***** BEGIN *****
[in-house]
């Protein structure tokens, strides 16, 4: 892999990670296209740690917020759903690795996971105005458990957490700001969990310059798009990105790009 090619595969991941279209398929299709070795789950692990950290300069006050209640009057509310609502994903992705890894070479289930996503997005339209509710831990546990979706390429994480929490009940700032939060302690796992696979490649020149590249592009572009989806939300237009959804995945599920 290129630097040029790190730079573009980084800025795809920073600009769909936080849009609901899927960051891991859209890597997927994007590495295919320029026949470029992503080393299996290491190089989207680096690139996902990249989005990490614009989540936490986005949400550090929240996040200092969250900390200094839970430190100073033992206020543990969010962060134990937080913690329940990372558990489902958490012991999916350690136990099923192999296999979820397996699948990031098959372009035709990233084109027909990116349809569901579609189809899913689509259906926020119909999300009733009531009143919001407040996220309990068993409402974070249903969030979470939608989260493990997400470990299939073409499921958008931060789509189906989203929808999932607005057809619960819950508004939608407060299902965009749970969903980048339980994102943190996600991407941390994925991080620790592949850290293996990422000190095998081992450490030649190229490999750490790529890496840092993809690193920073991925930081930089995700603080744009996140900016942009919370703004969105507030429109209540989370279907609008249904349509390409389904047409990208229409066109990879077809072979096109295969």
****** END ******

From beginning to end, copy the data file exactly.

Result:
[in-house]
């Protein structure tokens, strides 16, 4: 892999990670296209740690917020759903690795996971105005458990957490700001969990310059798009990105790009 090619595969991941279209398929299709070795789950692990950290300069006050209640009057509310609502994903992705890894070479289930996503997005339209509710831990546990979706390429994480929490009940700032939060302690796992696979490649020149590249592009572009989806939300237009959804995945599920 290129630097040029790190730079573009980084800025795809920073600009769909936080849009609901899927960051891991859209890597997927994007590495295919320029026949470029992503080393299996290491190089989207680096690139996902990249989005990490614009989540936490986005949400550090929240996040200092969250900390200094839970430190100073033992206020543990969010962060134990937080913690329940990372558990489902958490012991999916350690136990099923192999296999979820397996699948990031098959372009035709990233084109027909990116349809569901579609189809899913689509259906926020119909999300009733009531009143919001407040996220309990068993409402974070249903969030979470939608989260493990997400470990299939073409499921958008931060789509189906989203929808999932607005057809619960819950508004939608407060299902965009749970969903980048339980994102943190996600991407941390994925991080620790592949850290293996990422000190095998081992450490030649190229490999750490790529890496840092993809690193920073991925930081930089995700603080744009996140900016942009919370703004969105507030429109209540989370279907609008249904349509390409389904047409990208229409066109990879077809072979096109295969």